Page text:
Majid Majidi, one of the leading lights of Iranian cinema can warm the hearts of the most jaded among the audience. An influential figure of the second Iranian New Wave, he painted a poetic and humane portrait of life in Iran in the 90s, contrary to its perception in the West following the Islamic Revolution. Beneath the grim settings of his films, is usually a sunny story.
With the 58-year-old Iranian auteur making a foray into Indian cinema with Beyond The Clouds, one can hope for a non-Western gaze.
The film opened the International Film Festival of India in Goa (IFFI) last year. Starring Ishaan Khatter and Malavika Mohanan, about 90% of Beyond The Clouds has been shot in real locations.
When the Iranian filmmaker was in Mumbai to promote his film, he spoke to The Quint about choosing Bollywood over Hollywood and much more. As Majidi’s second assistant director and translator Arta Shadman interpreted Majidi’s answers in English, I reiterated the replies to ensure that not much is lost in translation.
Why India? What are the differences that you encountered in filmmaking between Iran and India?
Between Iran and India, there are a lot of common cultural points. Even the languages - Urdu and Farsi (Persian) share a lot of common words. Whenever I thought of making a film outside of Iran, I always thought of making it in the eastern part of the world. It’s interesting to note that around 25 years ago I received my first international film award for a short film The Last Village in India, in Hyderabad. May be that was a sign. It’s almost been 21 years or so since I have been coming to India for different festivals. All my films that came to India - were successful - Children of Heaven and The Color of Paradise.
They didn’t have a big release here but so many Indians seemed to have watched it. I think they watched it on video. I always wonder why these films, despite being so popular were not released in cinemas here. These films had big names like Miramax and Sony Pictures backing them as distributors. Everyone here may have watched them on video after they became popular. I realised that my cinema is appreciated here. Since many years Namah Pictures kept pursuing me to make a film in India.
There are two industries which are professional in the world- Bollywood and Hollywood. Iran is professional too but in India, there is technical competence. I was alone here with the Indian crew. There was no one from Iran with me here. In India, there has been such good technical development, recently. I had good local contacts that facilitated things here.
You don’t speak in Hindi/English but you chose to make this Hindi language drama. How did that work out?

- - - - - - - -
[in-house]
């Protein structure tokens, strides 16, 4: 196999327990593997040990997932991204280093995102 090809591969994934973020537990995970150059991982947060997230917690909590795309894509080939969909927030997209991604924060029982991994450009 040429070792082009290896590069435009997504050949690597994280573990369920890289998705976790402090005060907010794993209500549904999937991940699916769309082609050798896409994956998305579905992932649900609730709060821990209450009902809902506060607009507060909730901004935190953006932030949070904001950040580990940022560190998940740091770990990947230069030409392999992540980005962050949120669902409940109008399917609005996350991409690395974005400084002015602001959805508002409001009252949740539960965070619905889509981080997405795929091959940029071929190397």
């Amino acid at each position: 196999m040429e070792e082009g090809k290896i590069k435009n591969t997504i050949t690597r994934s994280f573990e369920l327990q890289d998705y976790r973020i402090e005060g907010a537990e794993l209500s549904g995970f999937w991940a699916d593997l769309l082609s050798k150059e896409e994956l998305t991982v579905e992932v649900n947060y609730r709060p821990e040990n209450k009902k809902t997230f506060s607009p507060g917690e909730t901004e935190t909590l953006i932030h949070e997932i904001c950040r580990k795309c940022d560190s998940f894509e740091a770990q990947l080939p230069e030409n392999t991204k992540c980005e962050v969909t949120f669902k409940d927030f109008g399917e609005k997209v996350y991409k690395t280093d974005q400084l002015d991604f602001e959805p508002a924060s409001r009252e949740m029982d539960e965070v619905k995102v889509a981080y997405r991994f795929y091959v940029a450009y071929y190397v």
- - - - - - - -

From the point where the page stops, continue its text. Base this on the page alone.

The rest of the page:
I wanted to work exclusively with an Indian crew because when you are working here and don’t know the language, it’s a responsibility to translate the sensibilities of the culture in your film. A good consultant helped me avoid the language barrier. I also did extensive research. I know Bombay thoroughly. There is no place in the city that I have not seen. I have been everywhere in this city and my eyes have not missed anything. I have even taken some of the local Bombay people to some corners that they had not seen before. Next time, I will give you recommendations. All this exploration helped me find places that captured the essence of Bombay. And Arta was with me all along (smiles and points at his translator).
Have you seen Bollywood films?
Yes, but not that much. Let me not comment on that. It’s not my favourite sort of cinema. On the other hand I love films of Satyajit Ray, Shyam Benegal and the earlier films of Mira Nair.
You’ve been to known to make intimate films but there is a Bollywood swagger in the trailer? Have you moved away from your usual style of filmmaking for Beyond the Clouds?
(Majidi seemed eager to dissociate himself from the Bollywood template). When you watch the film you will see, it is similar in spirit to my other films. For the story of the film, the pace is faster than the gentle films I usually make. It’s a trailer, so they have tried to make it more exciting for the audience. You seem to have seen a lot of my films (laughs). The first part of the film is more fast-moving but the second part of the film is closer to my earlier films, I assure you. The story of the film requires that kind of treatment.
You’ve received numerous offers from Western movie studios. But you always chose to work independently. Now for Beyond the Clouds, you are working with a studio. What changed?
In my previous films, I was the producer of my own films but my financers were other companies. But here I had to go with an Indian producer. Zee Studios was a good collaboration. It is true that when people saw my films in the US, I got many offers from there. But I firmly believe that when you don’t know the culture of a place, a director should not work there. So I didn’t choose Hollywood. As I mentioned earlier, I preferred to work in the east, especially in India. It’s easier for a European to go there and make a film, because there are similarities in their cultures. I find India very familiar. That’s why I chose Bollywood. I generally like to work independently for creative control, it makes for fearless filmmaking.